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Spring- 2011 Rabela Junejo
THE CONSTRUCTION OF A MONUMENTAL CORRIDOR: THE GREAT COMPLEXES OT THE 16TH CENTURY
The text is taken from the book’ “The Image of an Ottoman City: Imperial Architecture and Urban Experience in Aleppo in the 16th and 17th Centuries”, by Heghnar Zeitlian Watenpaugh. The book focuses on the study of Ottomanization of the Aleppo in the 16 th and 17th century. The critique is drawn basing it on the lack of the previous scholarship to acknowledge and analyses the process in a more unbiased method. As it is highlighted that the works done before were mainly stances taken either from an Ottoman Imperial perspective basing the architecture in the center as the model and of higher/greater importance or by the nationalist whose agenda mainly was to regard the architecture of that time as imposed by an imperial regime. The book focuses on the interaction and exchange between the center and the periphery and addresses how both provided for on each other, and attempts to fill the gaps present in the previous scholarship. The author of the book Heghnar Zeitlian Watenpaugh is an Art Historian, his research interest involves study of, Early modern and modern Islamic Art and Architectural History, urban history, theory of architectural preservation, and architecture and gender.  Chapter three of the book discusses in a structured manner four of the major complexes developed in Aleppo basing the focus on the Ottomanization of the city, located along a monumental corridor the ancient cardo maximus as stated by the author. The complexes discussed are; The Khusruwiyya Complex, The Adiliyya Complex, The Bahramiyya Complex and The Complex of Khan al-Gumruk. I will be summarizing and discussing one of the four complexes discussed in the chapter.
The Khusruwiyya Complex: The complex included mosque, madrasa, and a caravanserai completed in 1546. The form and location, the author suggest signaled the Ottoman style and presence, of the complex. There are some debates regarding the date of the complex but it was completed in around 1546, and was commissioned by Husrev Pasha the vizier during the reign of Sultan Suleiyman. There are also debates about who, the architect of the complex was whatever is the case the complex as author
The functions the buildings of these complexes housed were also as suggested by the author Ottoman in approach and usage. portico and the door having the dedicatory inscription. Dialogue and exchange between center and periphery of not just elements but artisans. the major elements of the Ottoman style were reproduced most significantly in the Great Mosque like the low hemispherical dome the un interrupted prayer hall the entrance faced features like minarets. the complex is designed as such to be viewed from the distance and hence location and hierarchy of the building with in the complex play a great role. The contrast between the two suggests the divergence of the style from one to another again then the dissemination of certain older elements localizes the Imperial central style. Acknowledgment of the local design by fusion of it in the new structures and also by building in the style using local artisans. designers and patrons. Other details are also discussed with due reference to sources by the author to prove the Ottoman identity/style of the complex mosque also having local elements suggesting visual conversation between the center and the periphery. The patrons of such complexes executed and commissioned these projects in order to legitimize their position in the central political scene. These and certain other elements make the complex different spatially as well as stylistically from what was already being designed and built in Aleppo. There are certain assumptions made by the author regarding these commissions the reason or motive behind them which can be discussed or debated and research upon further. There are instances of these patrons commissioning building in the local styles as well. Important Points Highlighted: Ottomanization of the periphery in accordance (not very stringently) with the standardized model produced and disseminated from the center. . The building though independent entities are bounded by a low fence making them a part of a single complex. The spatial organization is also very ‘Ottoman’ in approach. In the formal analysis the author suggest that. The dialogue or comparison between the already existing Mamluk and newly built Ottoman buildings is apparent in the visual order of the space. The planning also reflects Ottoman influence of the center as it is axial in nature. The dialogue between the already present and the newly built not just in stylistic vocabulary but also in spatial arrangement and functionality of spaces producing a contrast as well as suggesting the newness of the newly built structure.suggest was the imprint of the Ottoman architecture in the urban landscape of Aleppo based on the standardized Imperial architecture of the center applied on the periphery.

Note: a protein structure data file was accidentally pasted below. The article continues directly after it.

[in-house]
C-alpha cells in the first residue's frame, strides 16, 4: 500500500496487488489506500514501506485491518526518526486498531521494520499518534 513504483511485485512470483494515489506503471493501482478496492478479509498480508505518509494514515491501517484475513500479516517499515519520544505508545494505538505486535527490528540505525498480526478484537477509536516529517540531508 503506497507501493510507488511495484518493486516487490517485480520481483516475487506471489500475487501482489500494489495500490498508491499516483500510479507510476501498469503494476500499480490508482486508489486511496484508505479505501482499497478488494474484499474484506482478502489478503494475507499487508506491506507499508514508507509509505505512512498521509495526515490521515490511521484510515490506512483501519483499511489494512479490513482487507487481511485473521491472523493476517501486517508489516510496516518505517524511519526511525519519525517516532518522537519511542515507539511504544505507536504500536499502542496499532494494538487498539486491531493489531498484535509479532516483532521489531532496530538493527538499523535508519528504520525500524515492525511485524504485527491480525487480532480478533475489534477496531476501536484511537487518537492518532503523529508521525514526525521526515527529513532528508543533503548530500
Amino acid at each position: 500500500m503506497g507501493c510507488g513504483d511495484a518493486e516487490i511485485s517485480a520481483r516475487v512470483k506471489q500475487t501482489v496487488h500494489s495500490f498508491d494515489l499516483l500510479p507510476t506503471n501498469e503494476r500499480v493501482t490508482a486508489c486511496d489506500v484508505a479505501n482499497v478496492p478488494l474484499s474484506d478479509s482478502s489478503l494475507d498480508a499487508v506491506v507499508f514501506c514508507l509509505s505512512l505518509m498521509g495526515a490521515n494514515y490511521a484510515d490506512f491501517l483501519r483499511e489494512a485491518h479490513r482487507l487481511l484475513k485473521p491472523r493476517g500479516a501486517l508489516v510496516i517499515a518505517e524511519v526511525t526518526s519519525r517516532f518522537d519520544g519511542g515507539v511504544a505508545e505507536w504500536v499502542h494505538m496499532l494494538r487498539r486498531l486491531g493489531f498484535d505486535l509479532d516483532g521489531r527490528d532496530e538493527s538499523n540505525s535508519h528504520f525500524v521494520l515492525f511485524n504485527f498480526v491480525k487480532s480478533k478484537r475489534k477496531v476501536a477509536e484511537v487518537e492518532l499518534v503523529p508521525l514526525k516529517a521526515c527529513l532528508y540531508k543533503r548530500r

There is lack in my scholarship regarding the earlier approaches historicizing the past both in the center and the provincial Ottoman geography so am unable to comment on that work.html .ucdavis.edu/people/faculty/publications/watenpaugh. The authors claim to represent the visual and verbal resources to fill the gap of a biased stance on the subject discussed in my opinion is fulfilled in a very systematic manner analyzing each heading and subheading in greater detail with due reference to the sources available again both textual and visual also duly pointing to the shortcomings or errors in the previous works.  http://arthistory.